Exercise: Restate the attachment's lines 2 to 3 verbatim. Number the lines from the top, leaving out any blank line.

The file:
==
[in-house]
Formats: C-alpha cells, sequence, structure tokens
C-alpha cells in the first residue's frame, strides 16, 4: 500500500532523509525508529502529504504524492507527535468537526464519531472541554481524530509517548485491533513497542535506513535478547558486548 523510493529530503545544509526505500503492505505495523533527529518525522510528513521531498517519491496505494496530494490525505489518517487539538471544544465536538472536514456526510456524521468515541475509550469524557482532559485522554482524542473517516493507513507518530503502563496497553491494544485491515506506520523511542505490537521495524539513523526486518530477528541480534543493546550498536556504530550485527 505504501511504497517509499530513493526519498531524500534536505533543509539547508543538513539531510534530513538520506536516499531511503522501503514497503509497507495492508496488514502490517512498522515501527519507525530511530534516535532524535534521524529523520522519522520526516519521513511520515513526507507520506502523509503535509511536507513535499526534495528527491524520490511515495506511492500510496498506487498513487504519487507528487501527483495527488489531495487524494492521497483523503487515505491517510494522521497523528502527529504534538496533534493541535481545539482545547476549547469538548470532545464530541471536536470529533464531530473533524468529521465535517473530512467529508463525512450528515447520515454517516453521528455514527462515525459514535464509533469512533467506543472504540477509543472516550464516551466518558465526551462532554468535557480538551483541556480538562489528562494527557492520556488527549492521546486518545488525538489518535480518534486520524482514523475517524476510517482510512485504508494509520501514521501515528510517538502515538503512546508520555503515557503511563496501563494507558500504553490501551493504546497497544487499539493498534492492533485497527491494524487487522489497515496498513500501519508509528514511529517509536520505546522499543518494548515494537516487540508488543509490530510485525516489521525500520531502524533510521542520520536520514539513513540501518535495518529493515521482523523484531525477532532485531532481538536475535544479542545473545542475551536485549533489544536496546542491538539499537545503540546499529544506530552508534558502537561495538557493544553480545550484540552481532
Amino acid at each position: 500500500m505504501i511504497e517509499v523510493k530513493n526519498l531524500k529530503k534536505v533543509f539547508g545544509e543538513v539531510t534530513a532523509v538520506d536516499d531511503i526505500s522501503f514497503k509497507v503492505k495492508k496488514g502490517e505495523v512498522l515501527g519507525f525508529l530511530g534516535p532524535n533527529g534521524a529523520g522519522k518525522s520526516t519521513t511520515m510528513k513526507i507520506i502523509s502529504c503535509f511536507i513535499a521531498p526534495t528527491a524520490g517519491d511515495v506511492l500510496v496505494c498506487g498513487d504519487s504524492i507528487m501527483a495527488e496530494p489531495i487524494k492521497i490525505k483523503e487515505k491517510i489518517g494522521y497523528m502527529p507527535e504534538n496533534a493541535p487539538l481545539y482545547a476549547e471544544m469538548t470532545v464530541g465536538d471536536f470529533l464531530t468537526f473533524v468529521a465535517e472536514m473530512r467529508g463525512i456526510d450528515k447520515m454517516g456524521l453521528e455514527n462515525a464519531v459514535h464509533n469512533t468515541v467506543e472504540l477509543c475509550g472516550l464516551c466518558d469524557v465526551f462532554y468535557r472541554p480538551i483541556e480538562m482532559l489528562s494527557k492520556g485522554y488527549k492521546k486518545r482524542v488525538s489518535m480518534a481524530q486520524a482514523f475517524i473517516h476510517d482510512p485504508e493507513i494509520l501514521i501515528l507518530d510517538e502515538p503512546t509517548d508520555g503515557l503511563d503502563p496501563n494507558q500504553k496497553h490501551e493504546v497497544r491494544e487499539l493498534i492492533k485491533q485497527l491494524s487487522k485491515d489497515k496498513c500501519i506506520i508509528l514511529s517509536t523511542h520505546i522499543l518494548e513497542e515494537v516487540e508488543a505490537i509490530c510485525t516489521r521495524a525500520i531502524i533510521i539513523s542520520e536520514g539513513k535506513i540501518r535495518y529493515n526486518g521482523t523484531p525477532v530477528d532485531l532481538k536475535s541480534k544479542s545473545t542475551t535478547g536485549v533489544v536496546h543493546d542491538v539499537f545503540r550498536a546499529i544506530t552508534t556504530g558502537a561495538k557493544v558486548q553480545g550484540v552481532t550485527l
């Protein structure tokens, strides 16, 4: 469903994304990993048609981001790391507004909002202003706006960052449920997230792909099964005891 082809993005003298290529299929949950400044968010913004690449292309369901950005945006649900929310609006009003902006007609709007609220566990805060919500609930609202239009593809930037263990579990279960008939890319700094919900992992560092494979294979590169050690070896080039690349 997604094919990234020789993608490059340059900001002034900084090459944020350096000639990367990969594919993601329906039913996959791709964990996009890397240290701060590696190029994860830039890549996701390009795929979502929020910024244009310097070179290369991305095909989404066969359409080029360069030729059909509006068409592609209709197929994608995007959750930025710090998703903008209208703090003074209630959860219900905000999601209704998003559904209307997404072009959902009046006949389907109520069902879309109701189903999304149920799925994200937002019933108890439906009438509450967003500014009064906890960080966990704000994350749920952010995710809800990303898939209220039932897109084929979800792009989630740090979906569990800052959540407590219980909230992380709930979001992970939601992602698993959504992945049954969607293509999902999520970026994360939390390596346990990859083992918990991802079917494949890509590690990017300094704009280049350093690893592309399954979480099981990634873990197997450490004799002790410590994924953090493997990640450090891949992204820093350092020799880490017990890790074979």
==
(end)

Formats: C-alpha cells, sequence, structure tokens
C-alpha cells in the first residue's frame, strides 16, 4: 500500500532523509525508529502529504504524492507527535468537526464519531472541554481524530509517548485491533513497542535506513535478547558486548 523510493529530503545544509526505500503492505505495523533527529518525522510528513521531498517519491496505494496530494490525505489518517487539538471544544465536538472536514456526510456524521468515541475509550469524557482532559485522554482524542473517516493507513507518530503502563496497553491494544485491515506506520523511542505490537521495524539513523526486518530477528541480534543493546550498536556504530550485527 505504501511504497517509499530513493526519498531524500534536505533543509539547508543538513539531510534530513538520506536516499531511503522501503514497503509497507495492508496488514502490517512498522515501527519507525530511530534516535532524535534521524529523520522519522520526516519521513511520515513526507507520506502523509503535509511536507513535499526534495528527491524520490511515495506511492500510496498506487498513487504519487507528487501527483495527488489531495487524494492521497483523503487515505491517510494522521497523528502527529504534538496533534493541535481545539482545547476549547469538548470532545464530541471536536470529533464531530473533524468529521465535517473530512467529508463525512450528515447520515454517516453521528455514527462515525459514535464509533469512533467506543472504540477509543472516550464516551466518558465526551462532554468535557480538551483541556480538562489528562494527557492520556488527549492521546486518545488525538489518535480518534486520524482514523475517524476510517482510512485504508494509520501514521501515528510517538502515538503512546508520555503515557503511563496501563494507558500504553490501551493504546497497544487499539493498534492492533485497527491494524487487522489497515496498513500501519508509528514511529517509536520505546522499543518494548515494537516487540508488543509490530510485525516489521525500520531502524533510521542520520536520514539513513540501518535495518529493515521482523523484531525477532532485531532481538536475535544479542545473545542475551536485549533489544536496546542491538539499537545503540546499529544506530552508534558502537561495538557493544553480545550484540552481532